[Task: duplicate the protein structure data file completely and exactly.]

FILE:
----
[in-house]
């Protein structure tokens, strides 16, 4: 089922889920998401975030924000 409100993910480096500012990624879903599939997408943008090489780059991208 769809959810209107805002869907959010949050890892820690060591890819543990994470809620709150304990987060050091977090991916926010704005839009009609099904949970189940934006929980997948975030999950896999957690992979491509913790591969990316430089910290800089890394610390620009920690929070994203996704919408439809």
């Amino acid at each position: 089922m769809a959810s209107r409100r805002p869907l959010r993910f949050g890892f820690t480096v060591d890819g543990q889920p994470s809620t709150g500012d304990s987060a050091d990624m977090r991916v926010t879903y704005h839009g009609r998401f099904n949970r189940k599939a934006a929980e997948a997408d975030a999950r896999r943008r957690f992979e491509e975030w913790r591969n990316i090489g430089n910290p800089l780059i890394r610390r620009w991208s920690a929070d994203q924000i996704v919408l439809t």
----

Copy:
[in-house]
């Protein structure tokens, strides 16, 4: 089922889920998401975030924000 409100993910480096500012990624879903599939997408943008090489780059991208 769809959810209107805002869907959010949050890892820690060591890819543990994470809620709150304990987060050091977090991916926010704005839009009609099904949970189940934006929980997948975030999950896999957690992979491509913790591969990316430089910290800089890394610390620009920690929070994203996704919408439809």
């Amino acid at each position: 089922m769809a959810s209107r409100r805002p869907l959010r993910f949050g890892f820690t480096v060591d890819g543990q889920p994470s809620t709150g500012d304990s987060a050091d990624m977090r991916v926010t879903y704005h839009g009609r998401f099904n949970r189940k599939a934006a929980e997948a997408d975030a999950r896999r943008r957690f992979e491509e975030w913790r591969n990316i090489g430089n910290p800089l780059i890394r610390r620009w991208s920690a929070d994203q924000i996704v919408l439809t």